Image for The thriving queer scene that found a home in the Welsh valleys

The thriving queer scene that found a home in the Welsh valleys

An LGBTQ+ subculture is breathing new life into the Welsh valleys, providing a platform for authentic self-expression

An LGBTQ+ subculture is breathing new life into the Welsh valleys, providing a platform for authentic self-expression

A thriving queer scene is probably not what springs to mind when thinking of the Welsh valleys. But that’s all changing thanks to the emergence of a new LGBTQ+ subculture that sprang up in Cardiff during lockdown.

The Welsh Ballroom Community (WBC) is the first of its kind in the country – but waltzing has very little to do with it. In this context, ballroom refers to the queer movement that began in 1920s New York, when black and Latino drag queens began to organise their own pageants, rebelling against racism in the established circuits. Welcoming all races and sexualities, they became safe spaces where people could be themselves and compete for trophies and cash prizes.

There are now hundreds of long-established ballroom communities around the world, particularly in North America, but also London, Bristol and Edinburgh. Members commonly belong to ‘houses’ that function as extended families, with leading ‘mothers’ and ‘fathers’ who provide support and guidance to the house ‘children’, who may feel excluded from the rest of society due to their sexual or gender identity.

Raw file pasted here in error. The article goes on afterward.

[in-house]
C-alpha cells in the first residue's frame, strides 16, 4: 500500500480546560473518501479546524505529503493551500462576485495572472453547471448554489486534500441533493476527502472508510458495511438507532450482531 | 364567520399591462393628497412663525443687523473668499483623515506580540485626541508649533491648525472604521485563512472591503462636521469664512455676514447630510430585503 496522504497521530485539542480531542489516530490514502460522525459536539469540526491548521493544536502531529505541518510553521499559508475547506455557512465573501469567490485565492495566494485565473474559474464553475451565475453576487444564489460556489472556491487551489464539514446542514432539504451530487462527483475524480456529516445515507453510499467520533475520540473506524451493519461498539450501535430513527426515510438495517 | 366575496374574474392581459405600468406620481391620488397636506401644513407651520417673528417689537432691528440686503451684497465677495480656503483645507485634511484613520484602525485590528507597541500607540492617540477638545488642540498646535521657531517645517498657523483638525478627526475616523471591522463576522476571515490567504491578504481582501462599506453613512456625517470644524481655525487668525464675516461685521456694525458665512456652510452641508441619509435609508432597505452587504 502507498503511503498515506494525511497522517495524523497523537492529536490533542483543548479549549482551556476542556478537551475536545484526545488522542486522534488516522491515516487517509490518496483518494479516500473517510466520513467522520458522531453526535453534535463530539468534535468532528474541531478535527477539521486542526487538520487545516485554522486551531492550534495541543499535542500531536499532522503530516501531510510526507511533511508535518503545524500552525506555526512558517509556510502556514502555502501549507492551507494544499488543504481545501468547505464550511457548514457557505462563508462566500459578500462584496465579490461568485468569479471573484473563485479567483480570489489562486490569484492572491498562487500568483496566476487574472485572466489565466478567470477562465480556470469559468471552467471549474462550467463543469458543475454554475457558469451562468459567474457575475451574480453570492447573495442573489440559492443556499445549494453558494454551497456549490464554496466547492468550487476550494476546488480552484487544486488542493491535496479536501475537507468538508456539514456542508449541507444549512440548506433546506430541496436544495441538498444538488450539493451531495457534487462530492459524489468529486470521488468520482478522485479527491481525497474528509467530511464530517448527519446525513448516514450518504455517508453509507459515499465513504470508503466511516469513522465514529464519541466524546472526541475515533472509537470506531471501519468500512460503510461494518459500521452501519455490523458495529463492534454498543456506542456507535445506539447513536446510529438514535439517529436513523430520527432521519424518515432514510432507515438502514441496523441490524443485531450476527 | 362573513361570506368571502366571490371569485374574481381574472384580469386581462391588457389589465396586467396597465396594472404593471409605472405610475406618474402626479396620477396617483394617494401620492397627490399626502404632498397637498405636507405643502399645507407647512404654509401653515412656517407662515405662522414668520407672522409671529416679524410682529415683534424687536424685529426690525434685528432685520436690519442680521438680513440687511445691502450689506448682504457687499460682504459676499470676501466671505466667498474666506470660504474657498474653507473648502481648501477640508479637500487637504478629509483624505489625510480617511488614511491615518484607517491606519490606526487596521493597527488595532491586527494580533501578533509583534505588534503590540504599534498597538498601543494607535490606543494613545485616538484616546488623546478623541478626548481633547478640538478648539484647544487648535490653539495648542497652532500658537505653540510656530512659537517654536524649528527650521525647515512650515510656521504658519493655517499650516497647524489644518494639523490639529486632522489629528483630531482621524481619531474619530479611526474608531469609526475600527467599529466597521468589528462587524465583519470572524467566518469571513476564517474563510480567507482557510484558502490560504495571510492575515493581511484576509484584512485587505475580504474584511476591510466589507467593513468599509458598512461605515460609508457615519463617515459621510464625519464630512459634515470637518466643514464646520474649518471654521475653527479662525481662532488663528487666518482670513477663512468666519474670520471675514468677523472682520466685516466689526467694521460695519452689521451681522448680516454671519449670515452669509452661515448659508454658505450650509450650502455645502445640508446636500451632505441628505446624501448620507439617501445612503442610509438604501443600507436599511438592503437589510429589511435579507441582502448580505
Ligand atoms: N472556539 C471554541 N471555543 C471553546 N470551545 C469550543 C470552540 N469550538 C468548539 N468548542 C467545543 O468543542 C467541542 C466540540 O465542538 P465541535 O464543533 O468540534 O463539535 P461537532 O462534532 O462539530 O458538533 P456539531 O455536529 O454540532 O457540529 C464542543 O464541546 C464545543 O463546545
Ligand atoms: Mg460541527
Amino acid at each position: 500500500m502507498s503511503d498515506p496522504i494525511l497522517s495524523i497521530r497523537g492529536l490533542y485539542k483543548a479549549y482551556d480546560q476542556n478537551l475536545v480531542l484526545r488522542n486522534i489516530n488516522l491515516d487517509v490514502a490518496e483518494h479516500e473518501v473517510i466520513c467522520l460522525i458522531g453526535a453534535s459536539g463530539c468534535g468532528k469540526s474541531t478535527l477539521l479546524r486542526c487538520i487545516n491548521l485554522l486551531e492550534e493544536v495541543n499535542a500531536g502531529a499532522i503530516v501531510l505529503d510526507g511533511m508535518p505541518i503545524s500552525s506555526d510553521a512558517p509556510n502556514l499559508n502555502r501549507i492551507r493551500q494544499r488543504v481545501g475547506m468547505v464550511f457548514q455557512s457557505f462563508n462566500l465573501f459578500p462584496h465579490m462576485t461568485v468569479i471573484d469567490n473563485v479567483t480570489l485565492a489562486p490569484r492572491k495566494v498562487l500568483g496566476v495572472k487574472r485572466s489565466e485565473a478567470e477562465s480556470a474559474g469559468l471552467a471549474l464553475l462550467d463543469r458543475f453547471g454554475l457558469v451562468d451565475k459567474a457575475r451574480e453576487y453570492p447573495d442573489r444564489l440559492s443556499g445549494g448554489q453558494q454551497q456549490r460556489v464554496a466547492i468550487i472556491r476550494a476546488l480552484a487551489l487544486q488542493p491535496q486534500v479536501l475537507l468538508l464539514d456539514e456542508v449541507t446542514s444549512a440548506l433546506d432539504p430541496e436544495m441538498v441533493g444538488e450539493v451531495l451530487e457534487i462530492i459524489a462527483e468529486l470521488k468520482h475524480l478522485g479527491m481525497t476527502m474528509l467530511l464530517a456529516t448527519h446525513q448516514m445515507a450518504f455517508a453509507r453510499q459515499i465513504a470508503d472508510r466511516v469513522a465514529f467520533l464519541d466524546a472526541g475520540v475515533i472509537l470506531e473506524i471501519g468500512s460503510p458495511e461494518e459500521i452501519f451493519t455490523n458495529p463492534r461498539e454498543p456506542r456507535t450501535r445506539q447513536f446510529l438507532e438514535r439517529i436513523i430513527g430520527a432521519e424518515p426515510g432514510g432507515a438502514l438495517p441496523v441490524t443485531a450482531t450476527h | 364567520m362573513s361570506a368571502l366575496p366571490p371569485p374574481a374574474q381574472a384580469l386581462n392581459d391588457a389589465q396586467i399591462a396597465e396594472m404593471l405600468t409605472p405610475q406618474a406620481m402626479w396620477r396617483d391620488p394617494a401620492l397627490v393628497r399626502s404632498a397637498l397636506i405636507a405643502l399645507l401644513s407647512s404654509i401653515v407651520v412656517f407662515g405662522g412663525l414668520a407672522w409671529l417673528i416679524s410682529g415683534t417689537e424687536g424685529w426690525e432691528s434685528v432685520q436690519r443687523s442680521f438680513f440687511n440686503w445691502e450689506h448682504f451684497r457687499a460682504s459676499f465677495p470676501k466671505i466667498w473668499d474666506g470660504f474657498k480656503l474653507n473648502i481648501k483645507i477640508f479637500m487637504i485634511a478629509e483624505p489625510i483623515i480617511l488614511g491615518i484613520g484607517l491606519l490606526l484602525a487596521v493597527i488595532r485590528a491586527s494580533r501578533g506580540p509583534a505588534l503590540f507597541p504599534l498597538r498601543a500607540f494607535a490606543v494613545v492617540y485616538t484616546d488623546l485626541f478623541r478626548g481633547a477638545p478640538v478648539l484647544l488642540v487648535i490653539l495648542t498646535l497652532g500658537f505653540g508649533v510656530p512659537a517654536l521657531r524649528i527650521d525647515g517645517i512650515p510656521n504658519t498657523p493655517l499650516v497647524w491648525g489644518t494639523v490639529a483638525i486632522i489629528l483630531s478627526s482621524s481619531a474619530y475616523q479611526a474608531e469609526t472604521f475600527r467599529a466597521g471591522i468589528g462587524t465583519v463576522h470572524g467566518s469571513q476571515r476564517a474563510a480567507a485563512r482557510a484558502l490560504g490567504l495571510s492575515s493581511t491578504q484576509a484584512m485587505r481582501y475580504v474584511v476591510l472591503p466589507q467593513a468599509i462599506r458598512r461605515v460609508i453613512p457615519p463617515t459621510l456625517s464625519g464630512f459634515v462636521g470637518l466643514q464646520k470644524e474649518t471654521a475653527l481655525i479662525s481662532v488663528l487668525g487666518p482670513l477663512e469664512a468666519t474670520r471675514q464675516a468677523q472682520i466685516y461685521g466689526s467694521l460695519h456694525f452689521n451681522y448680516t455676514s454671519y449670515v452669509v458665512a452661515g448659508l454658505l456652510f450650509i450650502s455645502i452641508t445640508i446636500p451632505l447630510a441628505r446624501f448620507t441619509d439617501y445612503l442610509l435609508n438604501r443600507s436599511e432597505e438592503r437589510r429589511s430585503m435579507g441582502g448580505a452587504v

Wales’s first ballroom community was founded by choreographer Leighton Rees Wall in Cardiff in 2020. Members met for the first time that September and by August the following year they were hosting Wales’s first ever ball at the Wales Millennium Centre, which entirely sold out.

Tayo Sanwo (pictured in a recycled Welsh flag outfit, in Tonypandy, Glamorgan) is an engineer who grew up in Essex but moved to Cardiff six years ago. She has found joining the WBC transformative.

“It has been an extraordinary journey. It’s allowed me to celebrate body positivity and love the skin that I’m in with no apologies,” she said. “It’s allowed me to connect with the beautiful individuals who have now become my chosen family. It has helped me become more of the person that I am today.”

Main image from Portrait of Humanity Vol5, published by Hoxton Mini Press in collaboration with the British Journal of Photography.

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